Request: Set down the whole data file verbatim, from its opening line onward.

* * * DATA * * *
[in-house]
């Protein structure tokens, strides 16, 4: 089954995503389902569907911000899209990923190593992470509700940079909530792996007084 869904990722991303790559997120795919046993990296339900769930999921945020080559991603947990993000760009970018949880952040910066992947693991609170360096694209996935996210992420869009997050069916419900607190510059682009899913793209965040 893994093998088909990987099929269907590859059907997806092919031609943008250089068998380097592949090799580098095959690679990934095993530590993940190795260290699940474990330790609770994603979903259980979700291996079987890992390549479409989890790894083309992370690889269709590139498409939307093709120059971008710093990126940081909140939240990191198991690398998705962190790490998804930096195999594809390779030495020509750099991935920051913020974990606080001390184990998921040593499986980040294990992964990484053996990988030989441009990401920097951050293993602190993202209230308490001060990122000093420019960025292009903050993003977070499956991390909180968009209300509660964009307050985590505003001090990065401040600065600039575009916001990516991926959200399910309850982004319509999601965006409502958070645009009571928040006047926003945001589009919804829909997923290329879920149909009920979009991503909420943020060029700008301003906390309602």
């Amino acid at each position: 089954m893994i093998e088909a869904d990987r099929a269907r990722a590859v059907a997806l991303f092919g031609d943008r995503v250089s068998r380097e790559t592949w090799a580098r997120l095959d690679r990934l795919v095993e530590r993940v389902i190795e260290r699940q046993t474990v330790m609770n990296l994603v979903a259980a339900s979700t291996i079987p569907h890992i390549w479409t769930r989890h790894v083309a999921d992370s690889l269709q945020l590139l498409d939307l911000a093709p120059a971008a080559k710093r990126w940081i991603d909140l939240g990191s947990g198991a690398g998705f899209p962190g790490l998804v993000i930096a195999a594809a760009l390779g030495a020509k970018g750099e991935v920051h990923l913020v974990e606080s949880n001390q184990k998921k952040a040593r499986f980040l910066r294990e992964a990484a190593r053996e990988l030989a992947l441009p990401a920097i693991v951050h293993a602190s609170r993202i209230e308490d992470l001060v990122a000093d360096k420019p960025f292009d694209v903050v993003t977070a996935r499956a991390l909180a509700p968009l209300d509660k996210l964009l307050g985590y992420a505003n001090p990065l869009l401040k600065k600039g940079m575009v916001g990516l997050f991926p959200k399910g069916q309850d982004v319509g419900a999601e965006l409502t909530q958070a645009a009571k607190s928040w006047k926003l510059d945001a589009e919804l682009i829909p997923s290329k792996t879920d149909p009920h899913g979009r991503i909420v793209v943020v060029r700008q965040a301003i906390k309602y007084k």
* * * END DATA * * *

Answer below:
[in-house]
């Protein structure tokens, strides 16, 4: 089954995503389902569907911000899209990923190593992470509700940079909530792996007084 869904990722991303790559997120795919046993990296339900769930999921945020080559991603947990993000760009970018949880952040910066992947693991609170360096694209996935996210992420869009997050069916419900607190510059682009899913793209965040 893994093998088909990987099929269907590859059907997806092919031609943008250089068998380097592949090799580098095959690679990934095993530590993940190795260290699940474990330790609770994603979903259980979700291996079987890992390549479409989890790894083309992370690889269709590139498409939307093709120059971008710093990126940081909140939240990191198991690398998705962190790490998804930096195999594809390779030495020509750099991935920051913020974990606080001390184990998921040593499986980040294990992964990484053996990988030989441009990401920097951050293993602190993202209230308490001060990122000093420019960025292009903050993003977070499956991390909180968009209300509660964009307050985590505003001090990065401040600065600039575009916001990516991926959200399910309850982004319509999601965006409502958070645009009571928040006047926003945001589009919804829909997923290329879920149909009920979009991503909420943020060029700008301003906390309602």
């Amino acid at each position: 089954m893994i093998e088909a869904d990987r099929a269907r990722a590859v059907a997806l991303f092919g031609d943008r995503v250089s068998r380097e790559t592949w090799a580098r997120l095959d690679r990934l795919v095993e530590r993940v389902i190795e260290r699940q046993t474990v330790m609770n990296l994603v979903a259980a339900s979700t291996i079987p569907h890992i390549w479409t769930r989890h790894v083309a999921d992370s690889l269709q945020l590139l498409d939307l911000a093709p120059a971008a080559k710093r990126w940081i991603d909140l939240g990191s947990g198991a690398g998705f899209p962190g790490l998804v993000i930096a195999a594809a760009l390779g030495a020509k970018g750099e991935v920051h990923l913020v974990e606080s949880n001390q184990k998921k952040a040593r499986f980040l910066r294990e992964a990484a190593r053996e990988l030989a992947l441009p990401a920097i693991v951050h293993a602190s609170r993202i209230e308490d992470l001060v990122a000093d360096k420019p960025f292009d694209v903050v993003t977070a996935r499956a991390l909180a509700p968009l209300d509660k996210l964009l307050g985590y992420a505003n001090p990065l869009l401040k600065k600039g940079m575009v916001g990516l997050f991926p959200k399910g069916q309850d982004v319509g419900a999601e965006l409502t909530q958070a645009a009571k607190s928040w006047k926003l510059d945001a589009e919804l682009i829909p997923s290329k792996t879920d149909p009920h899913g979009r991503i909420v793209v943020v060029r700008q965040a301003i906390k309602y007084k």